The National Assessment Program - Literacy and Numeracy (NAPLAN) tests were first implemented in May 2008 when national tests were held in literacy and numeracy for all students in Australia in Years 3, 5, 7 and 9. These tests replaced the previous State and Territory-based assessments (in Years 3, 5 & 7) and have the support of all Education Ministers.
The Curriculum Corporation was appointed to project manage the tests for 2008 and 2009. It is responsible for monitoring and reporting progress of the project and for the development of:
Although the Curriculum Corporation manages the national tests, the Queensland Studies Authority (QSA) coordinates the administration, marking, and reporting of the assessments for all Queensland schools.
The NAPLAN tests are designed to assess the skills of Australian students in literacy and numeracy. The specific purposes are:
A series of tests assess some aspects of literacy and numeracy.
The following areas of literacy are assessed:
In numeracy, the content areas assessed are:
Following NAPLAN tests, schools and students receive statements of performance in relation to the national minimum standards.
NAPLAN information about achievements of students in years 3, 5, 7, and 9 in some aspects of the curriculum supplements the richer and more continuous school-derived learning-data about learners in all year levels and for all aspects of the curriculum that are the focus of our schools’ regular twice-yearly reports.
For Years 3 and 5 there will be 4 tests: Language conventions, Writing, Reading and Numeracy.For Years 7 and 9 there will be 5 tests: Language conventions, Writing, Reading, Numeracy-non-calculator and Numeracy-calculator allowed.
For the Writing test, students will be given a stimulus and asked to write a response to the task in a maximum of three pages. Students will be required to write a story/narrative.
The response formats for questions on all other test papers will be either multiple choice - shade a bubble to indicate the answer - or constructed response - write the answer in a box or on a line.
All eligible students in Years 3, 5, 7 or Year 9 enrolled at State, Catholic or Independent schools must sit the tests unless they are exempt or withdrawn by parents/carers.
The NAPLAN tests, except for Writing, are scored by computers. They are therefore of a type and style that is different from the wider variety of assessing techniques that are more normally used in our schools’ continuous assessing and reporting programs.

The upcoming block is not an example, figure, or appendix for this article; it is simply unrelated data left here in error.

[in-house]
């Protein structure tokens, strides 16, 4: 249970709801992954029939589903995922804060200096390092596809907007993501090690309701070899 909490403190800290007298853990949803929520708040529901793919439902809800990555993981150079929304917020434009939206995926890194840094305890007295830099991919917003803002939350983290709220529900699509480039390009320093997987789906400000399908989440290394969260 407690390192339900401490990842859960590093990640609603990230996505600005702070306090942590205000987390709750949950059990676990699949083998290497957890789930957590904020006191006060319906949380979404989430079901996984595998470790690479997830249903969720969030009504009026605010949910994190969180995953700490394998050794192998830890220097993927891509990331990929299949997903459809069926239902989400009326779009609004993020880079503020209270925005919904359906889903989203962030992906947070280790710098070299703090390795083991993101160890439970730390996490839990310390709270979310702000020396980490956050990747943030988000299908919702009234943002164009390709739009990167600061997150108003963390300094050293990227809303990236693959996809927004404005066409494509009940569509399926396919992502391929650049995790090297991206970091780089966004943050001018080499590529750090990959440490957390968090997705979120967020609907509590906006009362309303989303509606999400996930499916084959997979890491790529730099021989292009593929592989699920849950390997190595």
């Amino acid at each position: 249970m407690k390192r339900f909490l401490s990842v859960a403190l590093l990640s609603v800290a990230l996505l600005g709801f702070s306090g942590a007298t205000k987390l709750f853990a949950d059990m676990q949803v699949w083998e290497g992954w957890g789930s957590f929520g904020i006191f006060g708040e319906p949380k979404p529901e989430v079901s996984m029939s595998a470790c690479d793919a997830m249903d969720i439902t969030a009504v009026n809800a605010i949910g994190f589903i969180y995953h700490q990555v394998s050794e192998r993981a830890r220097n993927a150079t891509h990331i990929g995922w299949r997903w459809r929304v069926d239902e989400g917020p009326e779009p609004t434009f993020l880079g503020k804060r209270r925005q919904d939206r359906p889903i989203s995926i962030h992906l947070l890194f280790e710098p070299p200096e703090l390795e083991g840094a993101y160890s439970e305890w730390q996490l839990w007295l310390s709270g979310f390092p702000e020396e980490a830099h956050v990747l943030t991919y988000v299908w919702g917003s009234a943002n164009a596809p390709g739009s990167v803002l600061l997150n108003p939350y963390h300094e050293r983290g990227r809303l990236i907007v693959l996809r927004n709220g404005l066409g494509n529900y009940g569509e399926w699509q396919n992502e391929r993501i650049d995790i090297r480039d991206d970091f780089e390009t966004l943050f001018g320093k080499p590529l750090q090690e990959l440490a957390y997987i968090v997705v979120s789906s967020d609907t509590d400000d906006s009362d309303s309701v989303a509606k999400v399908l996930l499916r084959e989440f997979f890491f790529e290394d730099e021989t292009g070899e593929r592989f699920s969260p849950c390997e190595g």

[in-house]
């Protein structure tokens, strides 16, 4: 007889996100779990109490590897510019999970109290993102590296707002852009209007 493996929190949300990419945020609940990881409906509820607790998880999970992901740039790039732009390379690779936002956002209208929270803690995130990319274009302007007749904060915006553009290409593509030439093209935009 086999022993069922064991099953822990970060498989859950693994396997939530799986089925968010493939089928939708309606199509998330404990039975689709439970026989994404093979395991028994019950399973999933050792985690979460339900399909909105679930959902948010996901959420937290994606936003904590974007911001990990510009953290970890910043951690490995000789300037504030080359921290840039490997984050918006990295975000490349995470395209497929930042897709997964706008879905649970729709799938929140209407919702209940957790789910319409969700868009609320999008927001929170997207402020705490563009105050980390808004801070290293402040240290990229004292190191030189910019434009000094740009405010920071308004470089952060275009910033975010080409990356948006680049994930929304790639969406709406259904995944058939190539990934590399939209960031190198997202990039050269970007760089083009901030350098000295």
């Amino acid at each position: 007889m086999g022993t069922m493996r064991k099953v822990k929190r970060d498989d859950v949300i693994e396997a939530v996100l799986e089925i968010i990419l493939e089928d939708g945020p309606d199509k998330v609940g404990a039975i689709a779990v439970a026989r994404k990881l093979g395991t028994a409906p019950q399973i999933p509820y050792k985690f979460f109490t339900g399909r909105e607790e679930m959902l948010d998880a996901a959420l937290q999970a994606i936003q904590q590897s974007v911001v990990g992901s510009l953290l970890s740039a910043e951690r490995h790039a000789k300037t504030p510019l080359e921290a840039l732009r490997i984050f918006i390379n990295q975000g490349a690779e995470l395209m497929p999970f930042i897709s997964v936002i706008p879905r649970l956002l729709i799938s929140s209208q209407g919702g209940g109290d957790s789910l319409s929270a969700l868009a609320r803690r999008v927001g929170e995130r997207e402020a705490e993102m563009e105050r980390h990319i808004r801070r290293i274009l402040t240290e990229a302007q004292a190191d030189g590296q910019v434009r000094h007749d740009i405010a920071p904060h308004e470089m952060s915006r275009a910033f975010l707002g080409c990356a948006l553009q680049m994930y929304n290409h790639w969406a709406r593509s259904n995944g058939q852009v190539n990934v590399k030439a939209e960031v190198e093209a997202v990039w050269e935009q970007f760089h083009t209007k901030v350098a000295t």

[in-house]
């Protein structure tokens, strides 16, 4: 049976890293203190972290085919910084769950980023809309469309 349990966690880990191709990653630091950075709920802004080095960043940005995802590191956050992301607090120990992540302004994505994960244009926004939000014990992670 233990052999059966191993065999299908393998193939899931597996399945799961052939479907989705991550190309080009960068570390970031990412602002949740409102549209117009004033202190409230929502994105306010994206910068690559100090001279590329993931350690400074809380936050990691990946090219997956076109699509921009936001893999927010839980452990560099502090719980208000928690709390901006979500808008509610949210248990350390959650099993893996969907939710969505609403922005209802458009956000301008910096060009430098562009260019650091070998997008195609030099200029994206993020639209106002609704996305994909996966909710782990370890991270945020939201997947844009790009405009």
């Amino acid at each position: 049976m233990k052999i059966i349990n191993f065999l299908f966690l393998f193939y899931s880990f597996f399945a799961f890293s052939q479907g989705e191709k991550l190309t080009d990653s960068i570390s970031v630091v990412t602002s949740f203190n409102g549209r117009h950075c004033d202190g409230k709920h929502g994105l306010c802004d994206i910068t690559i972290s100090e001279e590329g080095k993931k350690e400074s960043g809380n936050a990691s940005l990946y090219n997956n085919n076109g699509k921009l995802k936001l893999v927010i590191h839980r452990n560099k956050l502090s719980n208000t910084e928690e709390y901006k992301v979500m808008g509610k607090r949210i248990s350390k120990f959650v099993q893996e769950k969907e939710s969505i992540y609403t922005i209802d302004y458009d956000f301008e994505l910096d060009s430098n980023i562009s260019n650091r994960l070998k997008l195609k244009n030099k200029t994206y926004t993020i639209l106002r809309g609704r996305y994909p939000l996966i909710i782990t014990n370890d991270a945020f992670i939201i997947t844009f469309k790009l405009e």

NAPLAN tests can not replicate the richer aspects of such things as ongoing folios of student work, performances, and production of artefacts that contribute to the more contextualised assessing judgments about learners’ progress along the learning continua that are the current focus of curriculum planning in our community of schools.
Schools have helped prepare their students for NAPLAN tests in a variety of ways. Practising multiple choice ‘pen and paper’ tests conducted within a specific time-frame is one way of helping students be ‘test-wise’. Because some multi-age classes have to be restructured for the NAPLAN tests and some classrooms rearranged so that students are sitting independently of each other, some schools ‘practice’ NAPLAN under different classroom conditions. Helping students to be relaxed about NAPLAN’s different testing environment is important.
The QSA website has a series of Test Preparation Materials that have a NAPLAN ‘look and feel’ about them that schools have used to help students become familiar with the NAPLAN ‘test genre’.
Our schools have analysed their previous NAPLAN results to identify any curriculum areas that might need additional attention. Our Senior Education Officer – Student Learning Data provides assistance to schools in their analysis of results and our Curriculum personnel assist with enhancing school curriculum planning and professional development of teachers.
The content of NAPLAN tests is meant to be representative of the National Statements of Learning. It is noted that currently, different states and territories have different curriculum frameworks that attend to the National Statements of Learning in different ways. Until there is a national curriculum, a single national test like NAPLAN will have test items not specifically related to some parts of the current Queensland curriculum. Like NAPLAN 2008, it is expected that there will be some test items in NAPLAN 2009 that are not directly related to the content of the current Queensland curriculum.
We contend that the best ‘content’ preparation for NAPLAN continues to be quality teaching and the enactment of a comprehensive school curriculum, based on current Queensland syllabuses.
Information about the tests for parents and schools is available on the NAPLAN website:
Damien F BrennanDirector Religious Education and Curriculum ServicesCatholic Education Archdiocese of Brisbane24 April 2009